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Elected Officials Guide — What’s Personal and What’s Public?


January 9, 2020 by Laura Crandall
Category: Open Public Meetings Act , Administrative and Elected Officials , Public Records Act

Elected Officials Guide — What’s Personal and What’s Public?

What’s personal and what’s a public record when you’re an elected official? Social media platforms and cell phones have added complexity to compliance with the Public Records Act (PRA) in Washington State in the last decade. This blog will cover questions about the use of social media and cell phones with regards to privacy and public records and focuses on their use from the perspective of an elected official. MRSC maintains a number of webpages regarding the Public Records Act and records retention.

Cell Phones and Computers: Agency-Owned or Personal?

Your jurisdiction may have a policy on whether elected officials are to use an agency-provided cell phone for public business or are expected to use their personal cell phone. If you have a choice, it may be ‘cleaner’ to use an agency-provided phone. This keeps all activity subject to the PRA in one place and might ensure a you get a better night’s sleep in the long run by keeping your personal communications separate from your public ones.

If you do use a personal device, what do you need to be aware of? That any messages concerning  ‘agency business’ that staff or elected officials may communicate about via text or other messaging apps on a personal cell phone is likely to be considered a public record. The 2015 decision in Nissen v. Pierce County clarified this by stating:

text messages sent and received by a public employee in the employee’s official capacity are public records of the employer, even if the employee uses a private cell phone.

The Twist: Even if you have an agency phone and email account that you use for agency business, be aware that if you mingle your official email account with your personal account, your personal account could then be subject to a public records request. However, you don’t have to let someone else search your personal account. You are allowed to conduct the search of your personal account and retrieve and submit any requested records; you should be asked by your agency to sign an affidavit about your search. Another option is to use a dedicated app on your personal device that remotely accesses your agency email account.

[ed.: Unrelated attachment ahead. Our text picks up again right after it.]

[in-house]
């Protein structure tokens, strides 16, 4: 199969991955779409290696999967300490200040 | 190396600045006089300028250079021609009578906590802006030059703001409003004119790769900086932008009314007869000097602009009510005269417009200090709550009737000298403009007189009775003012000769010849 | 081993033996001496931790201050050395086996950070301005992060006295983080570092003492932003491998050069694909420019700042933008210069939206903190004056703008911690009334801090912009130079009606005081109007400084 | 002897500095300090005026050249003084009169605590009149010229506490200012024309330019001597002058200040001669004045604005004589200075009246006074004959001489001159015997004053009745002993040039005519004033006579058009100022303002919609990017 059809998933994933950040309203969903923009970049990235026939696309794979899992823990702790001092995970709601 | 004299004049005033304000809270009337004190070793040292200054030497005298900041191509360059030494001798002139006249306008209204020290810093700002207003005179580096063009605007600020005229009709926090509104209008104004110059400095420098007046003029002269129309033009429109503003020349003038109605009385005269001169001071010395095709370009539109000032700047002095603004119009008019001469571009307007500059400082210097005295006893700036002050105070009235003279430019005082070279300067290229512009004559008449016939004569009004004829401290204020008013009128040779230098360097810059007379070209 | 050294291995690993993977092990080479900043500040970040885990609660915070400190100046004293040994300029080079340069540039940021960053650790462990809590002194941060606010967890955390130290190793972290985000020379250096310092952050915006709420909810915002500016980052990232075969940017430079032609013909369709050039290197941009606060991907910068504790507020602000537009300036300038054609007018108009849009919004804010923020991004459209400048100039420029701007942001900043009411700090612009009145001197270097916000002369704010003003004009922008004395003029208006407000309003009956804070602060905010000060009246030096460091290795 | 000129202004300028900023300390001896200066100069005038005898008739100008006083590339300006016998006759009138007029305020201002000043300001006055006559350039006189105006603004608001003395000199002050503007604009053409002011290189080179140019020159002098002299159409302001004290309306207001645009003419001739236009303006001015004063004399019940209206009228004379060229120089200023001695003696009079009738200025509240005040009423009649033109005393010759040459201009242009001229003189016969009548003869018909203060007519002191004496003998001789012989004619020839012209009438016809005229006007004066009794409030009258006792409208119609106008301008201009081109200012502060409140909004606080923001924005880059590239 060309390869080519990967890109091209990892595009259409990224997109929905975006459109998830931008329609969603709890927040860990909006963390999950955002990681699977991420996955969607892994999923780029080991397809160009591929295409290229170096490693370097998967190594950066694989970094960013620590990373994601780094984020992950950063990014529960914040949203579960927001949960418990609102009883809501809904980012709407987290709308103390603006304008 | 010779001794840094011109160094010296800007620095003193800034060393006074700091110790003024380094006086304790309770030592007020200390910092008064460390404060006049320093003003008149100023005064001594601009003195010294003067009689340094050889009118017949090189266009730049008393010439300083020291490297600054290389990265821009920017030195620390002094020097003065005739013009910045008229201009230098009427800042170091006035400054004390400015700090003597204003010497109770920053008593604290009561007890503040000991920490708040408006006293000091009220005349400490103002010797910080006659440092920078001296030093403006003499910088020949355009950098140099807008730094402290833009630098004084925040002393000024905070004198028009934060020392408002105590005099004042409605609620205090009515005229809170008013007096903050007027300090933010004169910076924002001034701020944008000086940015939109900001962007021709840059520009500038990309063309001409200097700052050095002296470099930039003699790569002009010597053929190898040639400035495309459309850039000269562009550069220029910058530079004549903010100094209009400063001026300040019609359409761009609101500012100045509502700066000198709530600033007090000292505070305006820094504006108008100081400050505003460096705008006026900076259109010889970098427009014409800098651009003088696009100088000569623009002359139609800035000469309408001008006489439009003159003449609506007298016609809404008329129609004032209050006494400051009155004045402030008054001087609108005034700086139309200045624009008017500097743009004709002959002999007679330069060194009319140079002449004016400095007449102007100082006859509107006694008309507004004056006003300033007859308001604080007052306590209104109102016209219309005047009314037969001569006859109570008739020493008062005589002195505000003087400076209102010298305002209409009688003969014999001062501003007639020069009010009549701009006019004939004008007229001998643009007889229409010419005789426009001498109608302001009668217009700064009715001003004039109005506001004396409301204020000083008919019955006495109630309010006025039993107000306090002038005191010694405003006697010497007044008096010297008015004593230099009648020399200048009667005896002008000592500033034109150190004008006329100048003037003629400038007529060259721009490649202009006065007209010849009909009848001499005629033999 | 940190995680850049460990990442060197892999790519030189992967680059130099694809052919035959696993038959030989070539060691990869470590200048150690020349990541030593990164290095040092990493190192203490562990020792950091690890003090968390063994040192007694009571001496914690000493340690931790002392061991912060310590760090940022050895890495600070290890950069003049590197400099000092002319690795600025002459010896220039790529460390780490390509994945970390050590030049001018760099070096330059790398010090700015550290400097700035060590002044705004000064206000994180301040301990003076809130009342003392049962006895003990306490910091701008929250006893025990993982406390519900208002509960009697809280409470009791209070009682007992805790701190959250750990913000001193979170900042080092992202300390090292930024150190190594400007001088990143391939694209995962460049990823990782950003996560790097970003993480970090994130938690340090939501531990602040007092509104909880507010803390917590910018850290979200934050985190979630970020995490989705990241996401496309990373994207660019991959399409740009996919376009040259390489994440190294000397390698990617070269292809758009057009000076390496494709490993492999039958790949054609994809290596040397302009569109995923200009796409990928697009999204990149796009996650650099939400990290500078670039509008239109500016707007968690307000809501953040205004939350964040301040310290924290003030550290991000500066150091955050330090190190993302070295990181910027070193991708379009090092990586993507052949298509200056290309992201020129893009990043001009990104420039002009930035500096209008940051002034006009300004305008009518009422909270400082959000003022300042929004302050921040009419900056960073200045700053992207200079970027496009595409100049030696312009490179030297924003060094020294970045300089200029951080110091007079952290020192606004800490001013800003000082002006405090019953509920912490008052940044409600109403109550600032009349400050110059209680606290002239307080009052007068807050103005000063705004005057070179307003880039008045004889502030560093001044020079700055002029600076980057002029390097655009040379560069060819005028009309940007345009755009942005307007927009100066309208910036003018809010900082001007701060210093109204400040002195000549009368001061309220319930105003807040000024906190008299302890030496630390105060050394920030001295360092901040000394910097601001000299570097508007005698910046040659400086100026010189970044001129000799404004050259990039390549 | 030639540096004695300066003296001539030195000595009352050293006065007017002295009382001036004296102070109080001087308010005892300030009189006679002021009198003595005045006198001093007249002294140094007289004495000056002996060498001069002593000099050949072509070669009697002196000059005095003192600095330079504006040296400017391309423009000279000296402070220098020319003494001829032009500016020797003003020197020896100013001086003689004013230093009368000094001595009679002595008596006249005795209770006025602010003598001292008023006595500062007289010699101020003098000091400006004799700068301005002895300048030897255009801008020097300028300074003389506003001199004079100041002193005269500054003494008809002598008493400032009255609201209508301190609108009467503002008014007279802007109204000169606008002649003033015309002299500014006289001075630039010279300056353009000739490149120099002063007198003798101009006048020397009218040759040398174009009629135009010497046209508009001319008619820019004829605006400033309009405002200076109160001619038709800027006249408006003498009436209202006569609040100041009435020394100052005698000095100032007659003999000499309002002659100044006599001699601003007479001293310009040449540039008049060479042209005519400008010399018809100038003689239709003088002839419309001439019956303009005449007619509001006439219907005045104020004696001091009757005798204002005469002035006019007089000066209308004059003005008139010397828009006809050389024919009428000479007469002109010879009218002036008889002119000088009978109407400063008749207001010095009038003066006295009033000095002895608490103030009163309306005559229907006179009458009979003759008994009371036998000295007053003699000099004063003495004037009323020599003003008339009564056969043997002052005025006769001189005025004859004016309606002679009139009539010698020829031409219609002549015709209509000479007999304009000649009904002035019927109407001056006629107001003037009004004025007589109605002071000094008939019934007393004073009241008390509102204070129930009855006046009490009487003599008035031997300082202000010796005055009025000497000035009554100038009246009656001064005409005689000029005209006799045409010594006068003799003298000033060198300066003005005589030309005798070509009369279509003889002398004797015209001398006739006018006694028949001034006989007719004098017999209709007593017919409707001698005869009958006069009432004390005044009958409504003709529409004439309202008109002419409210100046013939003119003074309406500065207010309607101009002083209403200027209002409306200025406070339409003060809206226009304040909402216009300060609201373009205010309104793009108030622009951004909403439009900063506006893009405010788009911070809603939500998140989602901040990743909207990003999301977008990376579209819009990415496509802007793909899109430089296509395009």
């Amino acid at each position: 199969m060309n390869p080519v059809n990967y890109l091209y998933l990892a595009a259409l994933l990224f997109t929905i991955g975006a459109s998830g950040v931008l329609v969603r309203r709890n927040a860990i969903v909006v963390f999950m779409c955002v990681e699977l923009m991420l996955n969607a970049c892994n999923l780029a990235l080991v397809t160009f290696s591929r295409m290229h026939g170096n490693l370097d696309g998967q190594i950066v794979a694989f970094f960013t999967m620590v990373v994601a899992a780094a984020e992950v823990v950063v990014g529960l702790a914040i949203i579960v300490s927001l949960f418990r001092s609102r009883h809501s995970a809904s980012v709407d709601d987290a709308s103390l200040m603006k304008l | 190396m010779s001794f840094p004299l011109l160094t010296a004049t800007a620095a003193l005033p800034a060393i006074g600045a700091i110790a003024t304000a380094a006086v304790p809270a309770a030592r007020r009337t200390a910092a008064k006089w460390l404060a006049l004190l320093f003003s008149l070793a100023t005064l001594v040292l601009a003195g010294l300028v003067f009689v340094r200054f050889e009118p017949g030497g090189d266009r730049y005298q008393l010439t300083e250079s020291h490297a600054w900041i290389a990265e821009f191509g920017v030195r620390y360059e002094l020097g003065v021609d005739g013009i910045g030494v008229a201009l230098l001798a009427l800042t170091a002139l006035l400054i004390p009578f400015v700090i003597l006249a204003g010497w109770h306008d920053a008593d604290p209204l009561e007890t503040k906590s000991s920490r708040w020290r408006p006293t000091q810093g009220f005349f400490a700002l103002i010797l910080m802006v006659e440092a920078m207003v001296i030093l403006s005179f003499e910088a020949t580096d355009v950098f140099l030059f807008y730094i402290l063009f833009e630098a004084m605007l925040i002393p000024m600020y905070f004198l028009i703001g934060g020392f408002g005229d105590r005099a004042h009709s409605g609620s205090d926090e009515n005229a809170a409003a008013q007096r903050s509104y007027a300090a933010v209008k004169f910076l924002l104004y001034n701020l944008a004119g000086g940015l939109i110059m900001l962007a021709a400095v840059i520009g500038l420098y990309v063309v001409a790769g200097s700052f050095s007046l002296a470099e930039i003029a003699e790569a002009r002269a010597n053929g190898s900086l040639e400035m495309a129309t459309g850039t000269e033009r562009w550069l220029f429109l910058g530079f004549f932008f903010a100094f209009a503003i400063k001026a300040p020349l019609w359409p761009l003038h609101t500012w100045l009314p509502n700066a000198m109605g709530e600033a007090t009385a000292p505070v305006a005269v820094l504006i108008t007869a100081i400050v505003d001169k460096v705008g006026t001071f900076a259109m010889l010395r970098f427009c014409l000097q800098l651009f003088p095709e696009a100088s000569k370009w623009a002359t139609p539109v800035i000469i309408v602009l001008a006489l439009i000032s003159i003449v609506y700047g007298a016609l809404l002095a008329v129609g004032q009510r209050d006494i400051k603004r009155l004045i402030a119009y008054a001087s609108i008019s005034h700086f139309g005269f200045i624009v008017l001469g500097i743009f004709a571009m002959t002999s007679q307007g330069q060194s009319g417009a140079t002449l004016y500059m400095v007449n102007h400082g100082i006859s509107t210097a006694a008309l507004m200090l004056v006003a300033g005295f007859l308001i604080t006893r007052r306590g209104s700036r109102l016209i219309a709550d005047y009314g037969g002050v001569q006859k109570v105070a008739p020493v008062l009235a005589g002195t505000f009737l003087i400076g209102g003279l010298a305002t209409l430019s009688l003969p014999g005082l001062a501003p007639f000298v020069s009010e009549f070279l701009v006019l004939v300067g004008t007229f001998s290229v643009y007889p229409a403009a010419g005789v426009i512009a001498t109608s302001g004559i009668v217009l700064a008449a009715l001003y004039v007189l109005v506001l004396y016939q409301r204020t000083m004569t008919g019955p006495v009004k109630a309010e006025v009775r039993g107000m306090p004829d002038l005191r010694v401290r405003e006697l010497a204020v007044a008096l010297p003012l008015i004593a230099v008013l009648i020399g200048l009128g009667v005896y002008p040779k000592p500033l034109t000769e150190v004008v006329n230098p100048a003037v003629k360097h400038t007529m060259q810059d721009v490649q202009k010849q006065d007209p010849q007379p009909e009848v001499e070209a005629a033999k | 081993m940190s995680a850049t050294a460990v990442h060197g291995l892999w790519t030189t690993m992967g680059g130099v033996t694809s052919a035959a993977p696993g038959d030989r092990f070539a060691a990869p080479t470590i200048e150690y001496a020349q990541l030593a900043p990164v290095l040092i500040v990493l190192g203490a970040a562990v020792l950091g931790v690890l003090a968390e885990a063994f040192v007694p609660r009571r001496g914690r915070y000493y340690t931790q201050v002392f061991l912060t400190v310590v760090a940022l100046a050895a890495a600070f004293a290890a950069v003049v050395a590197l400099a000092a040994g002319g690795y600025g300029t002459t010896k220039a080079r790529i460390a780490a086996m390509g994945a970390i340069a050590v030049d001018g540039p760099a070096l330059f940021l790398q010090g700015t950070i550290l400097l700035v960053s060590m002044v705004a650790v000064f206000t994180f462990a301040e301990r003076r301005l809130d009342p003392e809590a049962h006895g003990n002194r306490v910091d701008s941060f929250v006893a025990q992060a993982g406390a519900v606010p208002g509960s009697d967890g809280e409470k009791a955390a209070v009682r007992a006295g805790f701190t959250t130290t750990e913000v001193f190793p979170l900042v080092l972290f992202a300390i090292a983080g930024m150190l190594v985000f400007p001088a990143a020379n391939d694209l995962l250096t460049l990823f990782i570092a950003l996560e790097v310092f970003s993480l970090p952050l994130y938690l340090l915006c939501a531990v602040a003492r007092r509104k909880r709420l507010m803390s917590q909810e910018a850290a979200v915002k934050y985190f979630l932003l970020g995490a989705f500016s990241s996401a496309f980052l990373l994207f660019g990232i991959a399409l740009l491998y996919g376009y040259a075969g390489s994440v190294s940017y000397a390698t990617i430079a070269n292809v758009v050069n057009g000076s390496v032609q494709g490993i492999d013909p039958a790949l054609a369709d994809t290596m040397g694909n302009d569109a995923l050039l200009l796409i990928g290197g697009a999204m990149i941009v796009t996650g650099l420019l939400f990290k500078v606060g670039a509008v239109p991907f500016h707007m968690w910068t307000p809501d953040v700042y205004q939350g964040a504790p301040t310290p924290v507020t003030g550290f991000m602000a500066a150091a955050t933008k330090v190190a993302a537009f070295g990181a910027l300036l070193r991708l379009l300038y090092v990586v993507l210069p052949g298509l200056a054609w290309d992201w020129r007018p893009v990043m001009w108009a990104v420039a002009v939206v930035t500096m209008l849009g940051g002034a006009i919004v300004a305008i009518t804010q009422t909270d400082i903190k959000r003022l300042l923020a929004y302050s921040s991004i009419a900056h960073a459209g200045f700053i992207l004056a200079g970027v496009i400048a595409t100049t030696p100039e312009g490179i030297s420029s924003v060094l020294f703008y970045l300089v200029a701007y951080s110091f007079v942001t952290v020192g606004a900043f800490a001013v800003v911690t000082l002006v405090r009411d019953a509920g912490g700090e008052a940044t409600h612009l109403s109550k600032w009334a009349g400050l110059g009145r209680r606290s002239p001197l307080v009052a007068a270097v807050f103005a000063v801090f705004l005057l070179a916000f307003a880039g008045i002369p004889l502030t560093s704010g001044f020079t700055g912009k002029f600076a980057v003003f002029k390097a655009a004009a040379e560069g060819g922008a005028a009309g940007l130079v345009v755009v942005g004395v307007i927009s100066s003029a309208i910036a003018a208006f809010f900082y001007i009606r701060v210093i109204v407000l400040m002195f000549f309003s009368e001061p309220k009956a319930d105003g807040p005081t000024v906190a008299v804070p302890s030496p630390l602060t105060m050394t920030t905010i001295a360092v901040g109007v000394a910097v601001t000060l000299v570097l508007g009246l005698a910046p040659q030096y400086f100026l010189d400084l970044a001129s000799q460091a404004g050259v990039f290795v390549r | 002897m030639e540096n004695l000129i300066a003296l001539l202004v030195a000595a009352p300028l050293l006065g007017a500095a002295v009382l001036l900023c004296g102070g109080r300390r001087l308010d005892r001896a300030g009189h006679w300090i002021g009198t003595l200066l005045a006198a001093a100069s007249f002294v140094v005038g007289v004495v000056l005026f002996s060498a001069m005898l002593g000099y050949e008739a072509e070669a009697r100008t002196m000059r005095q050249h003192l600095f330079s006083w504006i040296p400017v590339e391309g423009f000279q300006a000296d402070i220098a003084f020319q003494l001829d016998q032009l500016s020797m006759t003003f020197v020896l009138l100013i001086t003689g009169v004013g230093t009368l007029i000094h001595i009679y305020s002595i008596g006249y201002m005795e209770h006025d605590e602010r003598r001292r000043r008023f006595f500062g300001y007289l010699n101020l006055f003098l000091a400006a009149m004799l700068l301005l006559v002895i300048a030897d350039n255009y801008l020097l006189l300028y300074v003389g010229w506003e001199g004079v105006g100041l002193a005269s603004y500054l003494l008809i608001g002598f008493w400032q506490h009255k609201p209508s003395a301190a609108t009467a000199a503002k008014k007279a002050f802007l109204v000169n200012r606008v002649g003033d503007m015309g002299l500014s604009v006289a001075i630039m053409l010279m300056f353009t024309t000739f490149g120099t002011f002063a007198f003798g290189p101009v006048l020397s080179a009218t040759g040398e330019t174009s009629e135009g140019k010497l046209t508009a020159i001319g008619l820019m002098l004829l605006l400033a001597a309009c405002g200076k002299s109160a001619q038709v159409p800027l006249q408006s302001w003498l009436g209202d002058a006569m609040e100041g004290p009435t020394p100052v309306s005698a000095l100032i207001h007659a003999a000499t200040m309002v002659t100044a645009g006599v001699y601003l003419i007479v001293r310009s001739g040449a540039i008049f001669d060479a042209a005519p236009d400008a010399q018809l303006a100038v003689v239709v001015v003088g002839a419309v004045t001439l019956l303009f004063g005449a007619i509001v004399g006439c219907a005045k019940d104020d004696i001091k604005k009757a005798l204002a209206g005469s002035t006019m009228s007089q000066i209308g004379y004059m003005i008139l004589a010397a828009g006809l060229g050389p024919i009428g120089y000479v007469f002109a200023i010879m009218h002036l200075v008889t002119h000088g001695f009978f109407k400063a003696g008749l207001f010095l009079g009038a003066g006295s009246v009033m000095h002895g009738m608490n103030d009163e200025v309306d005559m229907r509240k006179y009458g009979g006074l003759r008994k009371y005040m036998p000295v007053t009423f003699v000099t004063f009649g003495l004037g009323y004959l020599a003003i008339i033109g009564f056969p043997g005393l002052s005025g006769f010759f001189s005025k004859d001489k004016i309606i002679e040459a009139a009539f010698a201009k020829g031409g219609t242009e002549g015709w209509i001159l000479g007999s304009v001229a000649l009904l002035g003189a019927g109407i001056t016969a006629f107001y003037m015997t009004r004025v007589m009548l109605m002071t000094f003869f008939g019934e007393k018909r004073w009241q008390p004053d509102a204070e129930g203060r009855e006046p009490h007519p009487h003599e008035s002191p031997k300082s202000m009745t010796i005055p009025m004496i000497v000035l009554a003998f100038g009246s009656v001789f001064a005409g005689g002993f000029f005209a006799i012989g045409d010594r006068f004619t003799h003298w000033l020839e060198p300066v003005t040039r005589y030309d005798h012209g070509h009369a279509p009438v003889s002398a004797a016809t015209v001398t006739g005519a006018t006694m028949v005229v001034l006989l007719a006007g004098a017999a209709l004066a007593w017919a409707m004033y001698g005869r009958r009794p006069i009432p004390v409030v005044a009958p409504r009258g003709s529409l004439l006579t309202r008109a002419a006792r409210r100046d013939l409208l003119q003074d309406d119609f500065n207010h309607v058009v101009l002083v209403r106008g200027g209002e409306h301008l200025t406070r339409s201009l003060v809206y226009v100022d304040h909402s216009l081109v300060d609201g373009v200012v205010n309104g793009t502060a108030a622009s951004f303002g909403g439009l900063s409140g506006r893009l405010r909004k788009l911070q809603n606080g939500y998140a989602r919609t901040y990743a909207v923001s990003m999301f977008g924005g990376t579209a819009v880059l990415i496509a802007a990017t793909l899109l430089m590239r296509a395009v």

What if I use my personal computer for agency business?

The records on your computer would be subject to PRA requests and any agency business records would need to be turned over to your public records officer unless you conduct the business via a remote connection to the agency’s server and do not save items to your personal computer. If this isn’t possible, and you must use your personal computer, keep a separate file on your personal computer of any agency business.

Social Media

Whose account is it?

Social media platforms may have played a role in your electoral success, and you may want to continue to engage with residents via those methods. It will be cleaner for you and easier for records staff if you keep campaign social media accounts separate from accounts for agency business. Keeping your ‘official’ account focused on agency business makes responding to records requests simpler and less intrusive than if your social media account is used for both personal and public business once you become an elected official.

If you choose to have a separate personal social media account, be rigorous with your boundaries and refrain from discussion or mention of agency business on that account, otherwise the purpose of your separate accounts will be defeated. Be conservative about your engagement via these platforms and avoid soliciting opinions about public business on your personal accounts.